Dr Gabriel Scally who has been appointed by the Government to conduct a preliminary inquiry into the cervical cancer controversy is no stranger to the health service here.

And he has accused the UK's National Health Service of deliberately assisting the private sector in its efforts to make big profits out of healthcare.

The 63-year-old from West Belfast trained as a medical doctor in the city's Queens University. He was a prominent member of the QUB Students' Union and frequently advocated for the development of public health services in campaigns organised by the Union of Students of Ireland.

After serving for seven years as Director of Public Health in the Eastern Health and Social Services Board in Northern Ireland, in 1994 Dr Scally was appointed as a public health director in the NHS in England.

He co-chaired the British government's advisory committee on sexual health and has co-authored the standard textbook on public health in the UK.

Among papers he published in professional journals was a landmark one on 'clinical governance' following some of the major clinical failures in services in England.


In 2012, Dr Scally resigned from England's Department of Health as a direct result of his alarm at the health policies of the then Conservative-Liberal Democrats' coalition government. He said he wanted the freedom to oppose the then Health Secretary, Andrew Lansley's, shakeup of the NHS.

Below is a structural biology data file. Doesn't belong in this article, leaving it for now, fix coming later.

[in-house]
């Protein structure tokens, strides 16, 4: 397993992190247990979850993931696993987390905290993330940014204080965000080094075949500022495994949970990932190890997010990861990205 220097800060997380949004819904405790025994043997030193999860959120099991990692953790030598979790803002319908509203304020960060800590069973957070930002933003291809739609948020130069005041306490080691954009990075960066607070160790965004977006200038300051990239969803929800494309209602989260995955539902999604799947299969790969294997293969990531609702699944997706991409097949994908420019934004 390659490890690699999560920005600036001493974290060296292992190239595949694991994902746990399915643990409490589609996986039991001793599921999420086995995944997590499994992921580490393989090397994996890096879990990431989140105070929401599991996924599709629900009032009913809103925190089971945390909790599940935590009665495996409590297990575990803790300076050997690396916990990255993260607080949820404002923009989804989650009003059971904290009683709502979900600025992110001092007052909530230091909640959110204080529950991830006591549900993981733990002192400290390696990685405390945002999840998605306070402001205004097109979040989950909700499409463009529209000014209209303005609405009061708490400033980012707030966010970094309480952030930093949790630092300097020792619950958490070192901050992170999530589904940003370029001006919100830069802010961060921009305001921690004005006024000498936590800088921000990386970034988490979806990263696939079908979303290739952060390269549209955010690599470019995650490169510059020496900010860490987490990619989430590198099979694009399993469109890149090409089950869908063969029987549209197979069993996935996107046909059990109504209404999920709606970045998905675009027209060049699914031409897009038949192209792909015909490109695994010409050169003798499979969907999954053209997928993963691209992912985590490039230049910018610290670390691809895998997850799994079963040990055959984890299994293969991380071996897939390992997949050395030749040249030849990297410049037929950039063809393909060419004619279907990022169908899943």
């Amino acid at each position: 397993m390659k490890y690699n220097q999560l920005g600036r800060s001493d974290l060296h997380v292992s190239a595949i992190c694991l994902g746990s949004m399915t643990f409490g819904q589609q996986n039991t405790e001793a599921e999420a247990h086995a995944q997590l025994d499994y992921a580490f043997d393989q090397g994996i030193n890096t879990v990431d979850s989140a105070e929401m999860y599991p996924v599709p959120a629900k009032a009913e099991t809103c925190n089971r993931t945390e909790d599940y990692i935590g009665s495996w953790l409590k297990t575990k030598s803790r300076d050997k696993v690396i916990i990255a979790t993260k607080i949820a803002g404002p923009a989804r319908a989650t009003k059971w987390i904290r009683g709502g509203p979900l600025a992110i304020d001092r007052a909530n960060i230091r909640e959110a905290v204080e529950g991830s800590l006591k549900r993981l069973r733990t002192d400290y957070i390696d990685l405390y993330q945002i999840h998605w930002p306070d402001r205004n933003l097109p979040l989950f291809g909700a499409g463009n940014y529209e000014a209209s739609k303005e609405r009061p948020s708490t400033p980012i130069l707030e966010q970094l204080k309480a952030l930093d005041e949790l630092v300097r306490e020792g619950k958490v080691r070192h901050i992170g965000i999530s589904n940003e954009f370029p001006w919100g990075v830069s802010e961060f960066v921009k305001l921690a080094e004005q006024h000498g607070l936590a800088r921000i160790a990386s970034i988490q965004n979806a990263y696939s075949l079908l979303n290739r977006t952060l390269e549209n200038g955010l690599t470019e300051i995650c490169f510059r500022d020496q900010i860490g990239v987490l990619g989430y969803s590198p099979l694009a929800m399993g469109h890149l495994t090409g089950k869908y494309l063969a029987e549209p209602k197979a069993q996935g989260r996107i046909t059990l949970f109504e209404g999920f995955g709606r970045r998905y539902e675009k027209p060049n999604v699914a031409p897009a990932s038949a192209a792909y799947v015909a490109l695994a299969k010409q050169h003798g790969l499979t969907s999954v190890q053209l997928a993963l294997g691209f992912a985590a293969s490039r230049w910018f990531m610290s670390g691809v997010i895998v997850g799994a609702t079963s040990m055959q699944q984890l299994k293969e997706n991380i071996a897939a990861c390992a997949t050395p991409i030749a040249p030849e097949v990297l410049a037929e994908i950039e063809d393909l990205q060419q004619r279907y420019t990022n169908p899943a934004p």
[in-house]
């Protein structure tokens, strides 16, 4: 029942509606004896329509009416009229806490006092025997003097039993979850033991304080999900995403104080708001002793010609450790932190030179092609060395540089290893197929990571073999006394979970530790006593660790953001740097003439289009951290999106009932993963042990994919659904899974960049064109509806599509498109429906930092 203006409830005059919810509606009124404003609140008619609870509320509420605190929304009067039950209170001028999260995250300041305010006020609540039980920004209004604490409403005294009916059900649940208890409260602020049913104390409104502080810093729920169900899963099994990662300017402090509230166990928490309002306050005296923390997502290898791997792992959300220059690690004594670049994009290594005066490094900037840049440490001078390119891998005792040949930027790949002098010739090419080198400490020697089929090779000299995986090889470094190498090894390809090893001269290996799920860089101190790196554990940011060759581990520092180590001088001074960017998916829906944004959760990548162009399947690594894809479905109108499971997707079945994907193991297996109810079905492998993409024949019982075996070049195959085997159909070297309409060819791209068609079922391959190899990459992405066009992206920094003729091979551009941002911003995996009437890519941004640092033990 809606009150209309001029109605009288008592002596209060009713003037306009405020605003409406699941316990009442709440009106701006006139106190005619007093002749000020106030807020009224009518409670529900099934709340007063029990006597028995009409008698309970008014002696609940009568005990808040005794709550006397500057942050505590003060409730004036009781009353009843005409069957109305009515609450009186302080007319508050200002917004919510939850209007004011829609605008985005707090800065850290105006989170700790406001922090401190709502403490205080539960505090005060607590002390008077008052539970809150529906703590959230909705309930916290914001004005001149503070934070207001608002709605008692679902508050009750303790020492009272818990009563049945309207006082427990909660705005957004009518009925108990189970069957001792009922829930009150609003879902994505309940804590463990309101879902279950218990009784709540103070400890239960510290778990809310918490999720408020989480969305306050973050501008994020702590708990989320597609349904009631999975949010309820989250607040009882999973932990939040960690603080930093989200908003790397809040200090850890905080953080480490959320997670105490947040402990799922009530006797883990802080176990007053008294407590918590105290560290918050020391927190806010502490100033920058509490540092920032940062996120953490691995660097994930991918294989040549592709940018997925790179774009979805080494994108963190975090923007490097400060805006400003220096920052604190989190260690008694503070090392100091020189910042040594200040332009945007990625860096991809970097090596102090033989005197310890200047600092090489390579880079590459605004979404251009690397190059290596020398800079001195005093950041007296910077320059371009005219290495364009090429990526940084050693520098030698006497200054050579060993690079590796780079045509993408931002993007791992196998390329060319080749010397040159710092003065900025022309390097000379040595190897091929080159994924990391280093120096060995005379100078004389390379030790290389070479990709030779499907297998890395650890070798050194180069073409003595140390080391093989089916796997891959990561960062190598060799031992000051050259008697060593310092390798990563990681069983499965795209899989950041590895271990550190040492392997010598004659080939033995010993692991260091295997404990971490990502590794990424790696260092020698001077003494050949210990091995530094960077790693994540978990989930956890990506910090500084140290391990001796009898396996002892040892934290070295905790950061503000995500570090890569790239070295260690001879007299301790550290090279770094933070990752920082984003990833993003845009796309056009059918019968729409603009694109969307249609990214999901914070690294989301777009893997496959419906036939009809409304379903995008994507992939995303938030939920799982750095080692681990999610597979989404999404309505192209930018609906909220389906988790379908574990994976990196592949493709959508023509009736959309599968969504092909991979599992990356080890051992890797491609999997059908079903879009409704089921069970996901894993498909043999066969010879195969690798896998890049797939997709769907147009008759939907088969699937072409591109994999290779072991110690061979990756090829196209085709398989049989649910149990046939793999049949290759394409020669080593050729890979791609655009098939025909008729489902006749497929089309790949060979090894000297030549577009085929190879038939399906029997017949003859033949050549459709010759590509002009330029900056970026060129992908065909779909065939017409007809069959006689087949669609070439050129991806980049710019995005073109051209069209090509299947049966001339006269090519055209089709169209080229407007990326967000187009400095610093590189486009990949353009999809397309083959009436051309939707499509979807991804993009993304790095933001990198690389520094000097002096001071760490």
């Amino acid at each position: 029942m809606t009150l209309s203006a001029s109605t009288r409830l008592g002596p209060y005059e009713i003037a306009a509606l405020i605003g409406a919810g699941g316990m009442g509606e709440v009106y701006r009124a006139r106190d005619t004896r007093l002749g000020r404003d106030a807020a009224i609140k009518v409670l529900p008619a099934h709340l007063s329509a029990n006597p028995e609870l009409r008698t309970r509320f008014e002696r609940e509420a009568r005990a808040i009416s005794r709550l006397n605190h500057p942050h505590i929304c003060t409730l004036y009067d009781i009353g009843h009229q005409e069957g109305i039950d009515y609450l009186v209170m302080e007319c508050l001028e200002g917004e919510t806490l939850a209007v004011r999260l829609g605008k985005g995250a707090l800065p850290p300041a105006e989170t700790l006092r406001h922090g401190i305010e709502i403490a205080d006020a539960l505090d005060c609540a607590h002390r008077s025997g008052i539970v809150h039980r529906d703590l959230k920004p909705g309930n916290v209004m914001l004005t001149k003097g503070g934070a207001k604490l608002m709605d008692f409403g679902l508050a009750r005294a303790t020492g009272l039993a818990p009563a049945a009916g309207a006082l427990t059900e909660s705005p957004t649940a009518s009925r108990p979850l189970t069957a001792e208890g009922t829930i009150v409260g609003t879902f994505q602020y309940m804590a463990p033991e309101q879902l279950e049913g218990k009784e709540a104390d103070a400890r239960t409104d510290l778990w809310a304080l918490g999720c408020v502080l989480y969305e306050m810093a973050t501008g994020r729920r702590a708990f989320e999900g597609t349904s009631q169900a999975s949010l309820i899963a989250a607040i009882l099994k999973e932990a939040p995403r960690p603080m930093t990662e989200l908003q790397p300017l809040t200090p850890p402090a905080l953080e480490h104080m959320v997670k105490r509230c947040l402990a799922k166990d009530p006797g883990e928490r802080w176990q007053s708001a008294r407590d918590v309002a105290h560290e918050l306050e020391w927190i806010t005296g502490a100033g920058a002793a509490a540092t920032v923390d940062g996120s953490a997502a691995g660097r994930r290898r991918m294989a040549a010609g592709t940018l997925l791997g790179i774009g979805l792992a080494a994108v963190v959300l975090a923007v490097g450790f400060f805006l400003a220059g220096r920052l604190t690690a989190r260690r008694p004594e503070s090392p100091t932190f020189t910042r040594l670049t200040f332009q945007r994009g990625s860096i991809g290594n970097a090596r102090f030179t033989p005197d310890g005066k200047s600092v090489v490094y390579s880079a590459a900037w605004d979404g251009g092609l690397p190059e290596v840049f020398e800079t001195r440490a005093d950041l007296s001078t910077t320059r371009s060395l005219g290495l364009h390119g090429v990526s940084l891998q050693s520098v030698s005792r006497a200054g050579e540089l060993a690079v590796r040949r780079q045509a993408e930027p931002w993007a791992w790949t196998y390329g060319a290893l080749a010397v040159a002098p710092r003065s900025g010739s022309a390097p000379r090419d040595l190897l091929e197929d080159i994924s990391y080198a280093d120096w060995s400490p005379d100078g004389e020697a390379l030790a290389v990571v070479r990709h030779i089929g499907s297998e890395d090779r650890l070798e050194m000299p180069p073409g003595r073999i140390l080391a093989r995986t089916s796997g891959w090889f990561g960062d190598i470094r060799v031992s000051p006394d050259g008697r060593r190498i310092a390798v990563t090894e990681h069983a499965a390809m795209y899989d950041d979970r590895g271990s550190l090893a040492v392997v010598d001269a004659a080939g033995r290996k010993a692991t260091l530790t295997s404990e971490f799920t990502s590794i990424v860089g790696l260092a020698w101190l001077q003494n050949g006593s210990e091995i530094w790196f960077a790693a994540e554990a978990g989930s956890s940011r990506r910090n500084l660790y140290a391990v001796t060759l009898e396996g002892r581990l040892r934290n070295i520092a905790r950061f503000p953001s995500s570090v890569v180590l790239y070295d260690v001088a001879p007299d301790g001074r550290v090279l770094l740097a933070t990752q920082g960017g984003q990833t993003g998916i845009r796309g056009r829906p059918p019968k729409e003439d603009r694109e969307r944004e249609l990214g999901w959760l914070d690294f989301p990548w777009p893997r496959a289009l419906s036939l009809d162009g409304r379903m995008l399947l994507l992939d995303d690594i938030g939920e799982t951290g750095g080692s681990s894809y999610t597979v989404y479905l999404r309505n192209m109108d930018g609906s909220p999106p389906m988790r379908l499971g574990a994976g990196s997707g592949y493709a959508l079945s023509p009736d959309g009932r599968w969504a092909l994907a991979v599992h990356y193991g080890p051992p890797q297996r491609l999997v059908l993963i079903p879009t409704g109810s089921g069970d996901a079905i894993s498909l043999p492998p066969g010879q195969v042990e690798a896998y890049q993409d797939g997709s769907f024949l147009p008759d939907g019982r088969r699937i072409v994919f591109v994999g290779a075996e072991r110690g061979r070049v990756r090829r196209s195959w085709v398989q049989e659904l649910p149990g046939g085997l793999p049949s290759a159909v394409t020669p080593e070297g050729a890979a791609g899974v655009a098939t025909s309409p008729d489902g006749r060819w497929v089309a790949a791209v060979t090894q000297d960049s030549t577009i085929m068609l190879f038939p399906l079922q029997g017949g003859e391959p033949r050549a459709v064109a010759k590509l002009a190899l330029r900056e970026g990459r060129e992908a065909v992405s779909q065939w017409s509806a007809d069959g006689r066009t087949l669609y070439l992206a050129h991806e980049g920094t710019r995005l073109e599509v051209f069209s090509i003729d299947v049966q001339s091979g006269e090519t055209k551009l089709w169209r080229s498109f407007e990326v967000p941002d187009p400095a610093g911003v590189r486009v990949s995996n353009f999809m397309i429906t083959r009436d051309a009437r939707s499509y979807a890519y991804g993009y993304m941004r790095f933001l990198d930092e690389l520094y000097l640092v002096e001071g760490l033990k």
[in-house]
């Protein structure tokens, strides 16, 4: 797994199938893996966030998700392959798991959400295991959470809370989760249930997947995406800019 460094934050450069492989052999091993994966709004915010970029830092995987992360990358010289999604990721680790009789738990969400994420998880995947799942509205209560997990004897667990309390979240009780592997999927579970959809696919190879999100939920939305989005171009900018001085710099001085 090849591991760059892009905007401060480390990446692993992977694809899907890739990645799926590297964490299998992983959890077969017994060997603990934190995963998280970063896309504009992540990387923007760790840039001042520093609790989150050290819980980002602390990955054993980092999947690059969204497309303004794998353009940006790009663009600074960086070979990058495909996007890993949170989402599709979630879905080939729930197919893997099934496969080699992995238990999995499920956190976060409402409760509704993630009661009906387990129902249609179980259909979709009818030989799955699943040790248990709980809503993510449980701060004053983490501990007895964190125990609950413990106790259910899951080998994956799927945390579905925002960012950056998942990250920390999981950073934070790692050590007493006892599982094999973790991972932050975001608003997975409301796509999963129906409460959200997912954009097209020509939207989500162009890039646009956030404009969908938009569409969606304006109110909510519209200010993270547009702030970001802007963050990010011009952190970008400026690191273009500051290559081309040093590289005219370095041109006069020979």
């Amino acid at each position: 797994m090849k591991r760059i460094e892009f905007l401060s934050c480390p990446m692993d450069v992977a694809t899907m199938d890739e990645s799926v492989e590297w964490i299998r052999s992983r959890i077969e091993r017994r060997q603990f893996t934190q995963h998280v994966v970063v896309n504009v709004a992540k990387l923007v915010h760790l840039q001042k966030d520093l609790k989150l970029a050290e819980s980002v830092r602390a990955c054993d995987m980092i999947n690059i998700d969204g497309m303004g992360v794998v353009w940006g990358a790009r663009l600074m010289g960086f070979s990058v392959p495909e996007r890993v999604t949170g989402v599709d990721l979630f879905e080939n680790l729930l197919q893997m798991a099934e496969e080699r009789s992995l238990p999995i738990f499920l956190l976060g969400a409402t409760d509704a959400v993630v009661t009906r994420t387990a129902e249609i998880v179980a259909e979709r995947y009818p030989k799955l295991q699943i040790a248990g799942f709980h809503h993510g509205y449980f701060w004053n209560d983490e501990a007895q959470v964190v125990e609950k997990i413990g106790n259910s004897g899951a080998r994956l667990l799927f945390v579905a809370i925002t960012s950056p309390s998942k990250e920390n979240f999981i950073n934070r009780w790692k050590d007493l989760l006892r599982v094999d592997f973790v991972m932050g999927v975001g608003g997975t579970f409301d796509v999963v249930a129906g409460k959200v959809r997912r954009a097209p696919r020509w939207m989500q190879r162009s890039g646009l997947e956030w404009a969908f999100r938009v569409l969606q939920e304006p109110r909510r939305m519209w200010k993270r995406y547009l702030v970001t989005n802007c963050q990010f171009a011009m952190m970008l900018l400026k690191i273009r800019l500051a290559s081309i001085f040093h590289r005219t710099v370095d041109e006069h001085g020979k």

In an interview with The Guardian newspaper that year, he attacked employment contracts forbidding criticism of official policy which, he believed, led to the muzzling of extensive concerns that many working in the system harboured privately about the restructuring.

Among the cuts to public health spending he witnessed was a reduction in his own staff from fifty to nine. In the same Guardian article, he criticized Mr Lansley's championing of the so-called 'responsibility deal' to tackle obesity and alcohol misuse along with the abolition of regional public health observatories, which had provided independent research and data collection.

He told the Guardian that NHS policy is deliberately assisting what he called, "the circling birds of prey of the private sector seeking to make big profits out of healthcare."

That meant less money for patients, he said.

After resigning his civil service post, Dr Scally was appointed as an associate fellow at the Institute for Public Policy Research think-tank and as a visiting chair at Bristol University and the University of the West of England.